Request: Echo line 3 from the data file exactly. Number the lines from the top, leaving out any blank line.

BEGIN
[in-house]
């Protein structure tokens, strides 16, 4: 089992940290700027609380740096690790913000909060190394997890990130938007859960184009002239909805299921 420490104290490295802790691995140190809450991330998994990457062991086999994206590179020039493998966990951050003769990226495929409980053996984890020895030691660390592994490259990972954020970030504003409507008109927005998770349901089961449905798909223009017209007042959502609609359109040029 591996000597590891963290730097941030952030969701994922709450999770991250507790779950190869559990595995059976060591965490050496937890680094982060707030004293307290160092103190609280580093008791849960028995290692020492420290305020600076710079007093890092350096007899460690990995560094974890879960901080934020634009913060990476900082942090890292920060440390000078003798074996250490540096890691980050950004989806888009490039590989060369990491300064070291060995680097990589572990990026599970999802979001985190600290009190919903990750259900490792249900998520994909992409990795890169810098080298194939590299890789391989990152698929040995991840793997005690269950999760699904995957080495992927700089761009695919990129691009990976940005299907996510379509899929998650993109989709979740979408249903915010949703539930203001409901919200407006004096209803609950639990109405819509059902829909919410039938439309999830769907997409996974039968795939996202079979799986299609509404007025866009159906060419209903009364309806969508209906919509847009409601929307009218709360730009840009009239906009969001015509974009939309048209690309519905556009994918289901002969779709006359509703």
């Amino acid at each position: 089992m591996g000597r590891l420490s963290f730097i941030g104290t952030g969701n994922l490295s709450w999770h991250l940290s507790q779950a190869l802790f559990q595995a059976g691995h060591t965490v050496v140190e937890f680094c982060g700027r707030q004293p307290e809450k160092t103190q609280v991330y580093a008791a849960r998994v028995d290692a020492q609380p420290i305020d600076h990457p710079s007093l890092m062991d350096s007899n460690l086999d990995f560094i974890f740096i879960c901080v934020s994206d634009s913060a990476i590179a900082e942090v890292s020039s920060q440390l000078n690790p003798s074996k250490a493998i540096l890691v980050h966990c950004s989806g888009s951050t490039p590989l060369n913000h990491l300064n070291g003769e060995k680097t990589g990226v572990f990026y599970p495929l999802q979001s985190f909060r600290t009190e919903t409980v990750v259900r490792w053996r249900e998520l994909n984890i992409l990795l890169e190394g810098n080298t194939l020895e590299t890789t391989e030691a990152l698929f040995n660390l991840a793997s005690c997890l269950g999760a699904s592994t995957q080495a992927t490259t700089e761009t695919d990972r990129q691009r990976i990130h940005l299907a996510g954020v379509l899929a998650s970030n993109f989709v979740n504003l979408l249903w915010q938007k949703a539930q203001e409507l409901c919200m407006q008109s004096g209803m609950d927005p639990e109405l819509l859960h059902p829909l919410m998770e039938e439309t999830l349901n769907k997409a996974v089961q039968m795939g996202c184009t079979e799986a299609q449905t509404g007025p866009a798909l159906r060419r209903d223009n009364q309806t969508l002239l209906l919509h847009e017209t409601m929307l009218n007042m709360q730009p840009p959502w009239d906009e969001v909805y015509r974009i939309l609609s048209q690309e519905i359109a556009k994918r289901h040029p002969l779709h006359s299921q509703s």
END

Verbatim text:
């Amino acid at each position: 089992m591996g000597r590891l420490s963290f730097i941030g104290t952030g969701n994922l490295s709450w999770h991250l940290s507790q779950a190869l802790f559990q595995a059976g691995h060591t965490v050496v140190e937890f680094c982060g700027r707030q004293p307290e809450k160092t103190q609280v991330y580093a008791a849960r998994v028995d290692a020492q609380p420290i305020d600076h990457p710079s007093l890092m062991d350096s007899n460690l086999d990995f560094i974890f740096i879960c901080v934020s994206d634009s913060a990476i590179a900082e942090v890292s020039s920060q440390l000078n690790p003798s074996k250490a493998i540096l890691v980050h966990c950004s989806g888009s951050t490039p590989l060369n913000h990491l300064n070291g003769e060995k680097t990589g990226v572990f990026y599970p495929l999802q979001s985190f909060r600290t009190e919903t409980v990750v259900r490792w053996r249900e998520l994909n984890i992409l990795l890169e190394g810098n080298t194939l020895e590299t890789t391989e030691a990152l698929f040995n660390l991840a793997s005690c997890l269950g999760a699904s592994t995957q080495a992927t490259t700089e761009t695919d990972r990129q691009r990976i990130h940005l299907a996510g954020v379509l899929a998650s970030n993109f989709v979740n504003l979408l249903w915010q938007k949703a539930q203001e409507l409901c919200m407006q008109s004096g209803m609950d927005p639990e109405l819509l859960h059902p829909l919410m998770e039938e439309t999830l349901n769907k997409a996974v089961q039968m795939g996202c184009t079979e799986a299609q449905t509404g007025p866009a798909l159906r060419r209903d223009n009364q309806t969508l002239l209906l919509h847009e017209t409601m929307l009218n007042m709360q730009p840009p959502w009239d906009e969001v909805y015509r974009i939309l609609s048209q690309e519905i359109a556009k994918r289901h040029p002969l779709h006359s299921q509703s």